Ukraine’s Savchenko says wants to run for president in 2019World May 25, 3:38
Putin venerates St Nicholas's relics in Cathedral of the SaviorSociety & Culture May 24, 21:53
Putin points out Russia’s good relations with EgyptRussian Politics & Diplomacy May 24, 21:30
Ukraine names conditions for Minsk accords' political part implementationWorld May 24, 20:44
Blaze-stricken Siberian areas expecting downpours that may quash firesSociety & Culture May 24, 19:45
Contact Group on Ukraine proposes more areas of disengagementWorld May 24, 19:39
Russian Emergencies Ministry says over 70 homes burn down in SiberiaSociety & Culture May 24, 18:49
International Chekhov Theater festival opens its doors for 13th time in MoscowSociety & Culture May 24, 18:44
Putin decorates commandoes for two-day face-to-face clash with militants in SyriaRussian Politics & Diplomacy May 24, 18:31
ST. PETERSBURG, March 28. /TASS/. UNESCO has established a foundation for restoration of the ancient Syrian city of Palmyra destroyed by the Islamic State (IS) terrorists, Russia’s UNESCO envoy Eleonora Mitrofanova, told the Rossiya-24 TV channel on Tuesday.
"Member countries assign money to the UNESCO foundation for Syria," Mitrofanova said. "Palmyra’s restoration will be financed from non-budgetary funding. Currently the foundation has accumulated some 2.7 million euro, including 2.5 million euro from the European Union countries."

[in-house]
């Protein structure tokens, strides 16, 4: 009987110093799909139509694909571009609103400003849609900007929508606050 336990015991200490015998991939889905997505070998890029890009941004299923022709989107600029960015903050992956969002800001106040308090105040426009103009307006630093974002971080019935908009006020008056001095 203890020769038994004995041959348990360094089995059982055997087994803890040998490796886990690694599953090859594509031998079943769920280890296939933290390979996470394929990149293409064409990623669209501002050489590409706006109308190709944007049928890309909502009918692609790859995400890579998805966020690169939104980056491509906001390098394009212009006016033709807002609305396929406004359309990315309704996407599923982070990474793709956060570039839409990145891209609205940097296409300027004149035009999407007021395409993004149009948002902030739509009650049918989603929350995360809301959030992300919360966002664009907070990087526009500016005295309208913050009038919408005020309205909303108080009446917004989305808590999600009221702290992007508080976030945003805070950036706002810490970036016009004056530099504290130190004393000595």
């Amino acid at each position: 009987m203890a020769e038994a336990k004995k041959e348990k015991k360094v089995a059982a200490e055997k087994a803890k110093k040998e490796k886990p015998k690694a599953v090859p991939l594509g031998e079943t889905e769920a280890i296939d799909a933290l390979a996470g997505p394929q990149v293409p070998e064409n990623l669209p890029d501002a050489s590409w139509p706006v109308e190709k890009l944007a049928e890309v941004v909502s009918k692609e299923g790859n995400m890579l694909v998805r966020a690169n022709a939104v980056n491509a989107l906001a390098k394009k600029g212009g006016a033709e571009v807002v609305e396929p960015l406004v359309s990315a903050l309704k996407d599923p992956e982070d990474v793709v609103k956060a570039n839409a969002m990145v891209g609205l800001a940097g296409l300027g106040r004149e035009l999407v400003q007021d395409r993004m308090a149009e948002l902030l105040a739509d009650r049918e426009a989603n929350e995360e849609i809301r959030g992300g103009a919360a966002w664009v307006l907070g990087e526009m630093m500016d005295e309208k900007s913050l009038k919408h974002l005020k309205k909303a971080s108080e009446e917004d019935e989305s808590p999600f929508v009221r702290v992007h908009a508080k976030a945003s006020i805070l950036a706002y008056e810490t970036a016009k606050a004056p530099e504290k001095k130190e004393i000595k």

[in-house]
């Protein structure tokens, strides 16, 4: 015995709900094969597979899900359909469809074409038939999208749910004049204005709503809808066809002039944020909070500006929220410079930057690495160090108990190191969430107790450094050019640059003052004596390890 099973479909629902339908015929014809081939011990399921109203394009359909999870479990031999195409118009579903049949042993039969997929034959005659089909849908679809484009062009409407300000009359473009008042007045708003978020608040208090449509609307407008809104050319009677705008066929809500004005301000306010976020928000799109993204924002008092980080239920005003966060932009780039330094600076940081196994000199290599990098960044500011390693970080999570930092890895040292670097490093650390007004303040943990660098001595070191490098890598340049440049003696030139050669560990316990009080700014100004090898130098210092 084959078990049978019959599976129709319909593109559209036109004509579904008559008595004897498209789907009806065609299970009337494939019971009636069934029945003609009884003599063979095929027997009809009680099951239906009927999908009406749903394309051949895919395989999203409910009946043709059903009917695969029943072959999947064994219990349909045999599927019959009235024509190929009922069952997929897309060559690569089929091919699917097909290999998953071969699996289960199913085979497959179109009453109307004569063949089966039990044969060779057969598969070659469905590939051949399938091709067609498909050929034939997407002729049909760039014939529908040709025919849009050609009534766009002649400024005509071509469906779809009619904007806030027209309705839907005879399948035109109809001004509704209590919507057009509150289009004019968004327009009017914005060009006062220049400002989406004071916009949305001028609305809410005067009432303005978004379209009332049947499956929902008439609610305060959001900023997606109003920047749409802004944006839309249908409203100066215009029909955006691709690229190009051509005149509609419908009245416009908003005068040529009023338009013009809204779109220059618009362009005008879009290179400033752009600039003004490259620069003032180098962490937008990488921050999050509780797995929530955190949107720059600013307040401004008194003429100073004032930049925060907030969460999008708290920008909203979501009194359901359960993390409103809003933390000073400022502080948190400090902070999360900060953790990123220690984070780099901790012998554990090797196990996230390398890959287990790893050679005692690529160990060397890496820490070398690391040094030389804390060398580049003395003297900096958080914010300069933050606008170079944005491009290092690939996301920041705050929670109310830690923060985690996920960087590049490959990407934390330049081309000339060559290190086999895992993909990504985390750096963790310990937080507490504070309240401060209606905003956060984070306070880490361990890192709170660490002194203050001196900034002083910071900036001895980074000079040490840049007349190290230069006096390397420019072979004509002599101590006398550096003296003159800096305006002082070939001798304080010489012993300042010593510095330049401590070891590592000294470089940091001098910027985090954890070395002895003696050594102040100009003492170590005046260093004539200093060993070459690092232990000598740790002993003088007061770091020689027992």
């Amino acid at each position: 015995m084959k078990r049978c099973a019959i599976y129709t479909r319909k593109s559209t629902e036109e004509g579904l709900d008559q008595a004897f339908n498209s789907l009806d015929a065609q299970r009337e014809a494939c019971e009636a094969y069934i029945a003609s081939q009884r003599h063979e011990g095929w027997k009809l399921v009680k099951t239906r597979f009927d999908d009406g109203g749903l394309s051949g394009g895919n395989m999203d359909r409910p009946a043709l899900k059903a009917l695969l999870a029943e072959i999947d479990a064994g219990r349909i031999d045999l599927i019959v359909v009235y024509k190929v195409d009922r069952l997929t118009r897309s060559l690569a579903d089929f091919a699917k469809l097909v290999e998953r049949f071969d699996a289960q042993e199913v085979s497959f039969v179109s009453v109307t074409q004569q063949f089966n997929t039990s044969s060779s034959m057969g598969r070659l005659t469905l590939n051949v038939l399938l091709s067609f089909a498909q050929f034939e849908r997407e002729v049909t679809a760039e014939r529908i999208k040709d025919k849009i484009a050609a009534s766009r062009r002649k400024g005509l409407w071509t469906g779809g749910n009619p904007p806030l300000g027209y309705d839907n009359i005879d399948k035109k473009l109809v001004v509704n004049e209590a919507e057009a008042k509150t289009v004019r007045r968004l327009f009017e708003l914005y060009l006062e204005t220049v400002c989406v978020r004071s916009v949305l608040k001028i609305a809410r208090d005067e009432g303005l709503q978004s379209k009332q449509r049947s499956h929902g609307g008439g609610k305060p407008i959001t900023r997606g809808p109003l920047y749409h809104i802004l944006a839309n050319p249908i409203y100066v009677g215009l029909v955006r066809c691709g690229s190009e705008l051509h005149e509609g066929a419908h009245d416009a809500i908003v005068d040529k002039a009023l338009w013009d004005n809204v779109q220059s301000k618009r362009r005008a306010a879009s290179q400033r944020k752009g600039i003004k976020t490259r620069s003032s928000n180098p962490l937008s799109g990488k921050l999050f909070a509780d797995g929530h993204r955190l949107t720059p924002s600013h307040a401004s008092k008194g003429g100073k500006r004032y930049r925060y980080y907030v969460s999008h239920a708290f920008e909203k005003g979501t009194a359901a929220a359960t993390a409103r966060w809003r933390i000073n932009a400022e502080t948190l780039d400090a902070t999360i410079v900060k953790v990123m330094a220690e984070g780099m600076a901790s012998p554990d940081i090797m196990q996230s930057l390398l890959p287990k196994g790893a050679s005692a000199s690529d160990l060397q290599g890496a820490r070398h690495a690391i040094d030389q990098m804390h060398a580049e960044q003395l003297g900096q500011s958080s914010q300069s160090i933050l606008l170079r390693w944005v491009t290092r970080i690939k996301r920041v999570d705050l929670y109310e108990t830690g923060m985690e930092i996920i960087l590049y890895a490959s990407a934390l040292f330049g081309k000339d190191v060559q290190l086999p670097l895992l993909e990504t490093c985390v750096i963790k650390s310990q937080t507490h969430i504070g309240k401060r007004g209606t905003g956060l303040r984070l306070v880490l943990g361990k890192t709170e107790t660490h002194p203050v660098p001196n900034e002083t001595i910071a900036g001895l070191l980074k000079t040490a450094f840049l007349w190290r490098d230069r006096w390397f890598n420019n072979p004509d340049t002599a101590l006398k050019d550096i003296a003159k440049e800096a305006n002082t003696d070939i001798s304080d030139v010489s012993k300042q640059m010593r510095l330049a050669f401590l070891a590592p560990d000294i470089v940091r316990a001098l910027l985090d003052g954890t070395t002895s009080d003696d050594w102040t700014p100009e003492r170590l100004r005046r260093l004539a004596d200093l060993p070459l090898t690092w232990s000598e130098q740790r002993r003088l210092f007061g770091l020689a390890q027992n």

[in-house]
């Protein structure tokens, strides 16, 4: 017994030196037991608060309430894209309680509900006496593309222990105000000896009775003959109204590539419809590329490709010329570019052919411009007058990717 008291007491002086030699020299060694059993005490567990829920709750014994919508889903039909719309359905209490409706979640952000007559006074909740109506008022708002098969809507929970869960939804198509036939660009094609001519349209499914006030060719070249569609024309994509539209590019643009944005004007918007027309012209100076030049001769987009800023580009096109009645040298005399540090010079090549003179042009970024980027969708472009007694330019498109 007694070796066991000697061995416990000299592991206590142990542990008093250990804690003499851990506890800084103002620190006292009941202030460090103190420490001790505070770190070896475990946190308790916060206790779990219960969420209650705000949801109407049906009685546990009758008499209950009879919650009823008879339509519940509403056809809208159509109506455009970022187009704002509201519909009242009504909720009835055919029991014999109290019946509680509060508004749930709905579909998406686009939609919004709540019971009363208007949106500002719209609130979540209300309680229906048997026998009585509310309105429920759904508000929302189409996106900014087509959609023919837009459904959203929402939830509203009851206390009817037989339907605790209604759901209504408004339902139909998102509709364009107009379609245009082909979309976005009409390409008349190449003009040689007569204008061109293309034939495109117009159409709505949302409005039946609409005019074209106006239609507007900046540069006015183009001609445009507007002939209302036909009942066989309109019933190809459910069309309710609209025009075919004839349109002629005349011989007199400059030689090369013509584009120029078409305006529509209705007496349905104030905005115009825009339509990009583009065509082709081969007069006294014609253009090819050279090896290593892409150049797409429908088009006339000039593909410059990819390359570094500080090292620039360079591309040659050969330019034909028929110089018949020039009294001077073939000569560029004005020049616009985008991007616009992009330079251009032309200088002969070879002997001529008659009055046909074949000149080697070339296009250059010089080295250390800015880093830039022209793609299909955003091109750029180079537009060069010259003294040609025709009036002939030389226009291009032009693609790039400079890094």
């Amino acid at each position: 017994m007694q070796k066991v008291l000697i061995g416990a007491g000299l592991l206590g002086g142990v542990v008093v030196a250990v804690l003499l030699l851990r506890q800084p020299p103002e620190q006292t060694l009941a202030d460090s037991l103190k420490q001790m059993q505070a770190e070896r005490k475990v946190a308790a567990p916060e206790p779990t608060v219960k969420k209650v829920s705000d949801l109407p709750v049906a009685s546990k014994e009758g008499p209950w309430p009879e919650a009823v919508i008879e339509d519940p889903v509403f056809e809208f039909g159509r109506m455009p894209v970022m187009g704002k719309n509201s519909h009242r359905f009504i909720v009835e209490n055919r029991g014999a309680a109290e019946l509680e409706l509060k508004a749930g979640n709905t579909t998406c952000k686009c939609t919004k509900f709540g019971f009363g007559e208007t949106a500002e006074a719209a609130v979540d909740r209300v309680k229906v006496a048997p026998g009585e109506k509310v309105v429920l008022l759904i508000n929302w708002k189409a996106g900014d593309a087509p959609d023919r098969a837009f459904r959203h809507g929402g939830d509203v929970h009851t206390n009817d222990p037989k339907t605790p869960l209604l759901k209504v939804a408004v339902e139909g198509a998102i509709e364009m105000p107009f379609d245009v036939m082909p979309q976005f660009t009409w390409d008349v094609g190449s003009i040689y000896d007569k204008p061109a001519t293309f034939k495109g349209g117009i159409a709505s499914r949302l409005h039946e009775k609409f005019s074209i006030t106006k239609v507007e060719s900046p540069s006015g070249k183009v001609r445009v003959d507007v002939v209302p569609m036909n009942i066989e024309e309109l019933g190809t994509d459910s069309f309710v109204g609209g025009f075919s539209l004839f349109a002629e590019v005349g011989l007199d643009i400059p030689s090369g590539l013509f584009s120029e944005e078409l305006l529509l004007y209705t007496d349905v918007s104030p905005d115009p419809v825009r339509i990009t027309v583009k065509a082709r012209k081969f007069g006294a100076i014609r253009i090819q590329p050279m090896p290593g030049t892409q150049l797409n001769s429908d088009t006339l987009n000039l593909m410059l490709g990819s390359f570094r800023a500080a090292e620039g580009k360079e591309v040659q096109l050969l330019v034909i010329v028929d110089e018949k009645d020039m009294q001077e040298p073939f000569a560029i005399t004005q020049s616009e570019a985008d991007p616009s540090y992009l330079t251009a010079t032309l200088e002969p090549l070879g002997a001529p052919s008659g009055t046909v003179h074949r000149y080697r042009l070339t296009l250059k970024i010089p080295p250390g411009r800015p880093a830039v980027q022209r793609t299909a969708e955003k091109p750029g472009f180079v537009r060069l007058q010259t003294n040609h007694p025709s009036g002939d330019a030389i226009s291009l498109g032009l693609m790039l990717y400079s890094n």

According to Mitrofanova, for the four years of military actions about 300 cultural sites were destroyed from the 10,000 of existing sites.
On March 31, UNESCO experts will consider a plan of restoration of Palmyra in Paris headquarters.
Palmyra, located in the Syrian Desert between Damascus and the Euphrates, was one of the richest cities of antiquity. Tradition suggests that the biblical King Solomon founded the city.
UNESCO declared the remains of its once majestic temples and buildings world cultural heritage sites in 1980.
IS militants who seized Palmyra last May destroyed several most ancient monuments, including the 2,000-year old statue of the Lion of al-Lat, the temple of Baal Shamin built during the Roman rule in the 1st century AD, and the temple of Bel, the largest edifice on the compound that was erected during the reign of Emperor Tiberius in 32 AD.
The terrorists also beheaded the 80-year-old Dr. Haled al-Asaad, one of the most famous Syrian archeologists who devoted his whole life to the studies of Palmyra heritage.
On March 27, the Syrian army took back the control over Palmyra.